For many professionals, nursing can be a lucrative career. Your salary and compensation will vary depending on several factors, including your level of education. According to studies by Medscape, Advisory Board reported that RNs with a master’s degree earned an average annual income of $88,000 in 2017, compared to associate degree- and bachelor’s degree-holders who made an average of $74,000 and $81,000, respectively.
You should also factor in the average cost of living in the region you plan to work. Medscape’s study reported that professionals in the Pacific northwest region earned the highest annual income at $102,000. The region with the lowest average income for RNs was the South East of the U.S. at $69,000, which included Kentucky, Tennessee, Alabama, and Mississippi.
Is earning a high salary in nursing important to you?
Management & Leadership
Depending on your interests and strengths, a specialized career in nursing can also position you for management and leadership roles. Mid-level nursing management positions typically involve administrative duties, building budgets, hiring new nurses, and tracking facility inventory. With some work experience under your belt, you can move on to positions such as head nurse, patient care director, chief nursing officer, or even CEO of a hospital. Nurse administrators also handle many of these important management duties. They typically need some years of work experience and a Master of Science in nursing with a focus in administration. Nurses can also pursue additional certifications from institutions like the American Nurses Credentialing Center (ANCC) to bolster their credentials for management and leadership positions.
Do you want a nursing career with management or leadership potential?
Like many professional roles, nurses working in specialty areas will develop some kind of regular routine on the job. Discussing routines might seem like you’re going to be “stuck in a rut,” but there’s certainly some serious benefits to following a structured schedule. For one thing, routines and structured healthcare professionals maximize their organization’s efficiency. Depending on the person, some nurses really thrive in this type of environment. Some specialty nursing areas offer more of a routine or predictability than others. For example, a nurse who specializes in dermatology or diabetes may be able to maintain a more regular schedule and workload than an ambulatory or ER nurse. What seems like a good fit for you?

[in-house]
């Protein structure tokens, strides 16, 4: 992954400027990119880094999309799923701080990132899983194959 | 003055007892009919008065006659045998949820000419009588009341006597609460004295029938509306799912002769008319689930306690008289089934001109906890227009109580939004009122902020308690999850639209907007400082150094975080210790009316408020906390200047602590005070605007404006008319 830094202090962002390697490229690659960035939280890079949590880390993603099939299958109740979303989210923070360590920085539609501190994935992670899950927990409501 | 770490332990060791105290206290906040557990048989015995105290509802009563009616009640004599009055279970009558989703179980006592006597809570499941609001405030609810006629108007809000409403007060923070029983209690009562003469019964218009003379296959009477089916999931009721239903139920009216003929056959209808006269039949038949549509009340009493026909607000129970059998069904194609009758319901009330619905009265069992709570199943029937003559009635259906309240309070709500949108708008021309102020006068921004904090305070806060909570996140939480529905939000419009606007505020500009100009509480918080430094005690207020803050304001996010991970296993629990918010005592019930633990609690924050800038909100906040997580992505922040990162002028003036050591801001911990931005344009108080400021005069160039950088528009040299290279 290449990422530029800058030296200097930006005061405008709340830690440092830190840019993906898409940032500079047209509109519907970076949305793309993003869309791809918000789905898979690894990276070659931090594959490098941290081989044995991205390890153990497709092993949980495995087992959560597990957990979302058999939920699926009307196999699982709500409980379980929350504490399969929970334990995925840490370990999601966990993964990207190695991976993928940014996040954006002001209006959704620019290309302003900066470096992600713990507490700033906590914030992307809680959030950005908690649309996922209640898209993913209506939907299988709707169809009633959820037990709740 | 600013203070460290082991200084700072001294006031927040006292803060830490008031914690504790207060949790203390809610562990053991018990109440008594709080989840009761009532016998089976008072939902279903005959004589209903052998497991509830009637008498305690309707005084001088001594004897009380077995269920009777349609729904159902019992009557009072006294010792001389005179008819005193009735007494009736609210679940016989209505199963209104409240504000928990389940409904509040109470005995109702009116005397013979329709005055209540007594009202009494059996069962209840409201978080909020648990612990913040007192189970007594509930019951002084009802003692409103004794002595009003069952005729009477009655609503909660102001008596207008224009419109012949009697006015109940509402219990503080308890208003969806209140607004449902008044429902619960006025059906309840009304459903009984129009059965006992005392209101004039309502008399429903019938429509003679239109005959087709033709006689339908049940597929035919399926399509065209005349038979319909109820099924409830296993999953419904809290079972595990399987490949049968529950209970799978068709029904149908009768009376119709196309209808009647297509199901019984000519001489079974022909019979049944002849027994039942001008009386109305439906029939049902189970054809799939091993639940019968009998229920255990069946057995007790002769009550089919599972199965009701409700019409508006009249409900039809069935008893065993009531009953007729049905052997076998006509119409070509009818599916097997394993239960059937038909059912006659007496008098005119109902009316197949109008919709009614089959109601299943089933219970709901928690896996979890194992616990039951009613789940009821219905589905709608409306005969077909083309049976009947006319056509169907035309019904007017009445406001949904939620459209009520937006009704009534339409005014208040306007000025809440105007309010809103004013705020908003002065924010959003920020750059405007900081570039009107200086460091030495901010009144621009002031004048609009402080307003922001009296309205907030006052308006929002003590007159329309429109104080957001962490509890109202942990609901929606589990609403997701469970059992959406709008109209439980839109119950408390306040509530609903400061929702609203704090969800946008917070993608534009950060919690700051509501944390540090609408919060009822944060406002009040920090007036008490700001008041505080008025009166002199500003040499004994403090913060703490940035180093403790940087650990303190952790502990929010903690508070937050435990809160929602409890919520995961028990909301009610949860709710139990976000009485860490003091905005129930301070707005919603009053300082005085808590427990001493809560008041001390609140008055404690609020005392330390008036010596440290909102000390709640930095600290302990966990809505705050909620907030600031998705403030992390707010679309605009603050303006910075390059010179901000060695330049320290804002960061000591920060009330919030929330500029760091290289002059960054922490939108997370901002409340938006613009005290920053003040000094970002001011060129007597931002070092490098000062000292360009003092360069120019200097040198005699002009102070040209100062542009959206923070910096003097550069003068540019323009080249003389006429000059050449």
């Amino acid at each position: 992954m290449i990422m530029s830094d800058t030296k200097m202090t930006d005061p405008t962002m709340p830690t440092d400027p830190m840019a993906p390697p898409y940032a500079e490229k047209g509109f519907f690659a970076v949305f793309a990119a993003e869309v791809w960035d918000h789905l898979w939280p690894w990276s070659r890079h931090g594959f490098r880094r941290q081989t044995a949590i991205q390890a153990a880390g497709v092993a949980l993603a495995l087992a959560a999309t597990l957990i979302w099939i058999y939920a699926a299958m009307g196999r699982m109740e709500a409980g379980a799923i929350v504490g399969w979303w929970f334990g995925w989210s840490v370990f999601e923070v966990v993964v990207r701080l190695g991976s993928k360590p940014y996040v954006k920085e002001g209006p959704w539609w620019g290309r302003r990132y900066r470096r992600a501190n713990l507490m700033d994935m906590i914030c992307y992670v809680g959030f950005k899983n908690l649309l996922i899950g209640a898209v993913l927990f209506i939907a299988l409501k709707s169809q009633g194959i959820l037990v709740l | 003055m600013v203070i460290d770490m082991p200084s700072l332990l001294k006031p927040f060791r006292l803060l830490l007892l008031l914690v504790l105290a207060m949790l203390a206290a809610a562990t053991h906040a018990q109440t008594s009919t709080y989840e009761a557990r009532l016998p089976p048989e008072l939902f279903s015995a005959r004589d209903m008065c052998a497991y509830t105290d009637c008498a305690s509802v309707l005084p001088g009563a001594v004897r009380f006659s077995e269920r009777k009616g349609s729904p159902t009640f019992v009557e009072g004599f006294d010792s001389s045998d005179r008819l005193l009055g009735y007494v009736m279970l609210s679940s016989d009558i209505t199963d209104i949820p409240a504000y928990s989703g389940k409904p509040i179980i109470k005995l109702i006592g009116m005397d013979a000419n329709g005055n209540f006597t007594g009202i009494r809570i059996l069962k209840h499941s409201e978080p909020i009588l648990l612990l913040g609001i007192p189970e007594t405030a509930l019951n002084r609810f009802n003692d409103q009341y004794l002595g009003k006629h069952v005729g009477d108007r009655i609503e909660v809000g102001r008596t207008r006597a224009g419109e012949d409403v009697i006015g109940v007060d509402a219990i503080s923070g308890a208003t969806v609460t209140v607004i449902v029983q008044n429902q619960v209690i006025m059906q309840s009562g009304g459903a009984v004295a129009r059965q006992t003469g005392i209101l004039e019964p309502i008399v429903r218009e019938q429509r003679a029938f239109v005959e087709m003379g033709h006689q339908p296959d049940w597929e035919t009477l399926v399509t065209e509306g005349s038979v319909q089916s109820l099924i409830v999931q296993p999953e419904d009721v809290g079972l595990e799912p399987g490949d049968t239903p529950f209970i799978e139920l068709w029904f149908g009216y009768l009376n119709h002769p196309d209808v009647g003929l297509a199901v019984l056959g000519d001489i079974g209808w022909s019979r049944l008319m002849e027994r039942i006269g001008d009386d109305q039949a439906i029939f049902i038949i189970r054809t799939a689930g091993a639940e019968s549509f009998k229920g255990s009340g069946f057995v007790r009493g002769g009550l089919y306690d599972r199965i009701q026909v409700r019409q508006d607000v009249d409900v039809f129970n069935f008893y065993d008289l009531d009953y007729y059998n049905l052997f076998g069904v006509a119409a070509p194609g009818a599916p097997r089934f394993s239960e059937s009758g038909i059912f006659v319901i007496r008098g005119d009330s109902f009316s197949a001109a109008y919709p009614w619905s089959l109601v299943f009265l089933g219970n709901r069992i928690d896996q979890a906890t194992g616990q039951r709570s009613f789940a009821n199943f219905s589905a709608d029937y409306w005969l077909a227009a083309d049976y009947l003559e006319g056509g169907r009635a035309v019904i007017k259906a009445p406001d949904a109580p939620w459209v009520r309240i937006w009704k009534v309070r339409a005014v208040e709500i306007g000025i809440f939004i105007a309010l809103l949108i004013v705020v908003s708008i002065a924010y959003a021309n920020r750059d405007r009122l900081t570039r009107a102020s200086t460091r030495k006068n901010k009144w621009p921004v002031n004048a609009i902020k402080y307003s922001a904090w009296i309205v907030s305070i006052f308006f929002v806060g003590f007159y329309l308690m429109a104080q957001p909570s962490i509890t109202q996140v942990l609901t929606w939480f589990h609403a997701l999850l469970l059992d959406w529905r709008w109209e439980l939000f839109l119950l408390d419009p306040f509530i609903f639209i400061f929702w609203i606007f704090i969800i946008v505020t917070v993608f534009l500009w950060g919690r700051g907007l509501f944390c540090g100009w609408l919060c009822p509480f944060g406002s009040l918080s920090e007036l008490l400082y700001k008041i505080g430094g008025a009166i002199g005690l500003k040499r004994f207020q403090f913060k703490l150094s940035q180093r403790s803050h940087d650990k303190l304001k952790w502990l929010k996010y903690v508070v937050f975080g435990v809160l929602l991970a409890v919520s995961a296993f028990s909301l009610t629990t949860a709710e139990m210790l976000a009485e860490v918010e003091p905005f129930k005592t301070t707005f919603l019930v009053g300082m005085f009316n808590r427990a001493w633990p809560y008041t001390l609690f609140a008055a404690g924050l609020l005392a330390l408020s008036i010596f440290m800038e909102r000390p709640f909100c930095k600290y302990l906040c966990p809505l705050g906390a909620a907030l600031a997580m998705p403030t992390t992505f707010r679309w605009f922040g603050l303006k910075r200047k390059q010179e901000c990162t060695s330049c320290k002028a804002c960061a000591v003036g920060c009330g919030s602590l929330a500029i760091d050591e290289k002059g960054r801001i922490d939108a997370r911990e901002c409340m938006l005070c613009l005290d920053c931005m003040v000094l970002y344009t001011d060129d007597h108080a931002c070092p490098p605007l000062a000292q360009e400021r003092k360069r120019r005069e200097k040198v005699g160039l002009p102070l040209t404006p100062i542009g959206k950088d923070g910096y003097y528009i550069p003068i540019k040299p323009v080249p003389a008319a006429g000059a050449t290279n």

Do you thrive (or at least prefer) working in a more structured environment?
With some nursing specialties come high levels of independence. As a nursing author or educator, for example, it’s unlikely that you’ll need to deal with complex scheduling issues or cover shifts in a hospital setting. Additionally, while leadership and management positions can be stressful and time consuming, you would likely have more command of your daily schedule, or be able to make your own hours, than workers who are lower in the leadership hierarchy. Some nurses today even find ways to work from home and create their own schedules. Nurse advocates, for example, can help patients understand their treatment options, sort through insurance issues, and educate patients on their treatments remotely or in an on-call arrangement.
Do you want a nursing career that allows you to work more independently?
There are several popular nursing specialties with a research component. Broadly speaking, research nurses work to improve and perfect current medications and treatments. They may also work on curing diseases through research, examining previous findings, and interacting with patients. A Ph.D. in nursing can also lead you to a research-heavy career path. Ph.D. programs give you the chance to become an expert in a particular area of the field and your required dissertation will give you a taste of the type of heavy research you’ll be doing on the job.
Do you want a nursing career where research is a significant component?
Nursing Careers to Explore
Click on each specialization to learn more
- Ambulatory Care Nurse
- Camp Nurse
- Flight Nurse
- Legal Nurse Consultant
- Nurse Attorney